Catholic Church Architecture

It is intriguing how an experienced firm can combine time-honored traditional Catholic architectural elements with modern-day innovations, environment quality, and incorporation of the latest advances in technology and building construction. It manages to honor the history and fantastic original designs with the richness of the traditional architecture.

Some excellent examples are the following:

St. Catherine of Siena

This church in Wake Forest, North Carolina, has the beauty and strength of Romanesque, which is the traditional American Catholic architecture, and the medieval precedents of Italy’s Tuscan region. This church, with its seating capacity of more than 1,700, features a cruciform plan, a raised Sanctuary, an Adoration Chapel, an Altar of Sacrifice, a bronze chapel door, three arched entry portals, a statue of St. Catherine, a tabernacle in the 18-foot-tall marble reredos, and a large choir loft.

Christ the King Chapel

Having been given the opportunity to design the focal element of the Christendom College campus, Christ the King Chapel, the new chapel will strengthen the college’s master plan with its newly re-envisioned design which will follow the legacy of the original building and yet incorporate numerous architectural features and expressions that hold so many precious memories.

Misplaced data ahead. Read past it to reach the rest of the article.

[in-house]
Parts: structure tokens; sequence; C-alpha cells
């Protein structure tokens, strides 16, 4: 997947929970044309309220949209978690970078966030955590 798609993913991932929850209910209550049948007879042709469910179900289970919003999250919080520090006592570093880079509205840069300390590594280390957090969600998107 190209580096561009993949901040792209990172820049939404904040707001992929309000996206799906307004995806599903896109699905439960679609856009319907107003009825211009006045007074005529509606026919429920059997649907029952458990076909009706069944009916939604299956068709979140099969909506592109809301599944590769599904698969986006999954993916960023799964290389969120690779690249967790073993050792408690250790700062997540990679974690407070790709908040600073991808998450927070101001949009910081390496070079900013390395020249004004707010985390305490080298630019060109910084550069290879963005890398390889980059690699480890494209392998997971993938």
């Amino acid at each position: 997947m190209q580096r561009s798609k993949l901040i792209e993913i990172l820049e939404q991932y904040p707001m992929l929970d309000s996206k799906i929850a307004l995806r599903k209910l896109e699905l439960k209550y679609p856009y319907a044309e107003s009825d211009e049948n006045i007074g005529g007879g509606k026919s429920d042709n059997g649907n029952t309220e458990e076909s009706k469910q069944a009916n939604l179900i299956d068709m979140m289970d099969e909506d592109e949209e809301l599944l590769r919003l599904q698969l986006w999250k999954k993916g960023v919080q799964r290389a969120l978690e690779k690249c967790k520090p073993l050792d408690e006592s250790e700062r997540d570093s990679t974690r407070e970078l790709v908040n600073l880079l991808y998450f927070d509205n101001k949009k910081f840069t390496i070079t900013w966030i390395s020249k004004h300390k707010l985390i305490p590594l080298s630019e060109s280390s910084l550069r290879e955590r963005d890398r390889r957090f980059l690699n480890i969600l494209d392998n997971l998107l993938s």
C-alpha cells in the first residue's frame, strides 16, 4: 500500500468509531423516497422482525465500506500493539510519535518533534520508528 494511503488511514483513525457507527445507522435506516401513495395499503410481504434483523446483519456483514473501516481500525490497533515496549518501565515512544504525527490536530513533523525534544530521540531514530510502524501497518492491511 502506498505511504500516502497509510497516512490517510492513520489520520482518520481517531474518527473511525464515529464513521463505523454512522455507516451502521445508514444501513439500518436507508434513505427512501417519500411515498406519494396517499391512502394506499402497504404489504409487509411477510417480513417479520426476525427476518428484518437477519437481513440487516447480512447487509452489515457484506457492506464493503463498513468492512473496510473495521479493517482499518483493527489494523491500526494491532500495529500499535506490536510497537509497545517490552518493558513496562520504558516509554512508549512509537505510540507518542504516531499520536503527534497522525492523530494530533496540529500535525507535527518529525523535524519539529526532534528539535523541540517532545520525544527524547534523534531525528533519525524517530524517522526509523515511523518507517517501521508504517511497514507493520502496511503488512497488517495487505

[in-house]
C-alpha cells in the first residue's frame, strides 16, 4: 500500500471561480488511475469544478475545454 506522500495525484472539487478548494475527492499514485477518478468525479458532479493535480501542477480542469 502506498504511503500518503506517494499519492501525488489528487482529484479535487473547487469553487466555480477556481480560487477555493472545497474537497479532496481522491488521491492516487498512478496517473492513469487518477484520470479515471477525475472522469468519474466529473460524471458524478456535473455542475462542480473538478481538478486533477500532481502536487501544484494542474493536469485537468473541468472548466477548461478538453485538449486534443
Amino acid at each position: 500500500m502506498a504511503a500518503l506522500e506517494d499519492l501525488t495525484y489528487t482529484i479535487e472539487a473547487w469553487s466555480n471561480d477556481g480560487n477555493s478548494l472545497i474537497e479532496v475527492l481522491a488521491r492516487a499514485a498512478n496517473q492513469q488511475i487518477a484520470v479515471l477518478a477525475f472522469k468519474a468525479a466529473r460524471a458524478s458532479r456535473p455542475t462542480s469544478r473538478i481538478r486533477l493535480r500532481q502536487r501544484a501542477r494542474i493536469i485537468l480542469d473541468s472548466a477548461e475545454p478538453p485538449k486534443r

Mary’s Chapel

This small chapel is for private use on a rural site located in the eastern United States and is intended to be an expression of permanence, simplicity, and devotion. With a capacity of just 15 worshippers, the inspiration was the Porziuncola of St. Francis of Assisi, and the interior has liturgical furnishings of the traditional Roman Catholic Church. The building is native fieldstone with a clay tile roof and limestone trim.

Holy Name of Jesus Cathedral

The building design for the new cathedral, an important church project for the Diocese of Raleigh, will quadruple the size of the current church, seat 2,000 congregants, and will have a cruciform structure and a prominent dome which will visually connect the cathedral with downtown Raleigh. It will draw on the heritage of traditional Catholic church architecture and will have custom marble liturgical furnishings.

O’Brien & Keane is extremely well-experienced in the design of beautiful Catholic churches, whether it is a large and complex cathedral or a modest but striking chapel, as well as schools, other buildings, expanding existing facilities, and renovations including the reshaping of interiors and exteriors and the design and fabrication of custom furnishings. They translate architectural dreams into reality in Virginia, Maryland, and the surrounding areas.

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